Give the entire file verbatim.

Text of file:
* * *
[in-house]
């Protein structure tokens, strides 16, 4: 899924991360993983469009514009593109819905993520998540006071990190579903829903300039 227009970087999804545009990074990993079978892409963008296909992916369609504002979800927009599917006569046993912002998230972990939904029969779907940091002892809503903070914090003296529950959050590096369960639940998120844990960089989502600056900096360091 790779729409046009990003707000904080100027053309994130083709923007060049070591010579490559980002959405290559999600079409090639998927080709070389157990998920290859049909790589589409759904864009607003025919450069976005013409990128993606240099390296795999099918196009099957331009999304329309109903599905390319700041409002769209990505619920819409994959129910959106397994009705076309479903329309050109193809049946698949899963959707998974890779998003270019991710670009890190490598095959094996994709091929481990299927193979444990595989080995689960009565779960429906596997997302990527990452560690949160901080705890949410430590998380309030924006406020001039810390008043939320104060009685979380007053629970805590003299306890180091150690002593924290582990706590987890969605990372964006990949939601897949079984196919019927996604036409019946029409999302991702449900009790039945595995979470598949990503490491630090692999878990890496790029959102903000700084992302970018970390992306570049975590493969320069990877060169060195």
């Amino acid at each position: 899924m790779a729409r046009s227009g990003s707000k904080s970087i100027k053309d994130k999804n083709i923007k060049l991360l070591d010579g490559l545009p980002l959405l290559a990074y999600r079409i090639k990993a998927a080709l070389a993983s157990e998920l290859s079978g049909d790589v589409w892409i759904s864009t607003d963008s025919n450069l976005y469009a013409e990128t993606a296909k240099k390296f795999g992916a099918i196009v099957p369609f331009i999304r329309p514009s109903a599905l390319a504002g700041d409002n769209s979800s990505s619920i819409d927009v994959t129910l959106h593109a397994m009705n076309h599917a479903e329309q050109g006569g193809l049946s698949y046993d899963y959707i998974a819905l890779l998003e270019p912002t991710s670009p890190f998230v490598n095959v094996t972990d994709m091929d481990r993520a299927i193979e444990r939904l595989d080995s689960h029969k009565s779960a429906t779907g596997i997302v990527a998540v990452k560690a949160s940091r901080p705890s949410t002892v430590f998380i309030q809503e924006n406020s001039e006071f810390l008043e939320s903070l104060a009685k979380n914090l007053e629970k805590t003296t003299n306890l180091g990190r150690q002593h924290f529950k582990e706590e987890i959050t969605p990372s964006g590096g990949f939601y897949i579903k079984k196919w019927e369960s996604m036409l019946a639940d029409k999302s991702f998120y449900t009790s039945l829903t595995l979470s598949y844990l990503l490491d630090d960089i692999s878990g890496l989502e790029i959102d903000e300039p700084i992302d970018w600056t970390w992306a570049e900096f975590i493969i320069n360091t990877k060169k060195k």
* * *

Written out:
[in-house]
């Protein structure tokens, strides 16, 4: 899924991360993983469009514009593109819905993520998540006071990190579903829903300039 227009970087999804545009990074990993079978892409963008296909992916369609504002979800927009599917006569046993912002998230972990939904029969779907940091002892809503903070914090003296529950959050590096369960639940998120844990960089989502600056900096360091 790779729409046009990003707000904080100027053309994130083709923007060049070591010579490559980002959405290559999600079409090639998927080709070389157990998920290859049909790589589409759904864009607003025919450069976005013409990128993606240099390296795999099918196009099957331009999304329309109903599905390319700041409002769209990505619920819409994959129910959106397994009705076309479903329309050109193809049946698949899963959707998974890779998003270019991710670009890190490598095959094996994709091929481990299927193979444990595989080995689960009565779960429906596997997302990527990452560690949160901080705890949410430590998380309030924006406020001039810390008043939320104060009685979380007053629970805590003299306890180091150690002593924290582990706590987890969605990372964006990949939601897949079984196919019927996604036409019946029409999302991702449900009790039945595995979470598949990503490491630090692999878990890496790029959102903000700084992302970018970390992306570049975590493969320069990877060169060195």
């Amino acid at each position: 899924m790779a729409r046009s227009g990003s707000k904080s970087i100027k053309d994130k999804n083709i923007k060049l991360l070591d010579g490559l545009p980002l959405l290559a990074y999600r079409i090639k990993a998927a080709l070389a993983s157990e998920l290859s079978g049909d790589v589409w892409i759904s864009t607003d963008s025919n450069l976005y469009a013409e990128t993606a296909k240099k390296f795999g992916a099918i196009v099957p369609f331009i999304r329309p514009s109903a599905l390319a504002g700041d409002n769209s979800s990505s619920i819409d927009v994959t129910l959106h593109a397994m009705n076309h599917a479903e329309q050109g006569g193809l049946s698949y046993d899963y959707i998974a819905l890779l998003e270019p912002t991710s670009p890190f998230v490598n095959v094996t972990d994709m091929d481990r993520a299927i193979e444990r939904l595989d080995s689960h029969k009565s779960a429906t779907g596997i997302v990527a998540v990452k560690a949160s940091r901080p705890s949410t002892v430590f998380i309030q809503e924006n406020s001039e006071f810390l008043e939320s903070l104060a009685k979380n914090l007053e629970k805590t003296t003299n306890l180091g990190r150690q002593h924290f529950k582990e706590e987890i959050t969605p990372s964006g590096g990949f939601y897949i579903k079984k196919w019927e369960s996604m036409l019946a639940d029409k999302s991702f998120y449900t009790s039945l829903t595995l979470s598949y844990l990503l490491d630090d960089i692999s878990g890496l989502e790029i959102d903000e300039p700084i992302d970018w600056t970390w992306a570049e900096f975590i493969i320069n360091t990877k060169k060195k």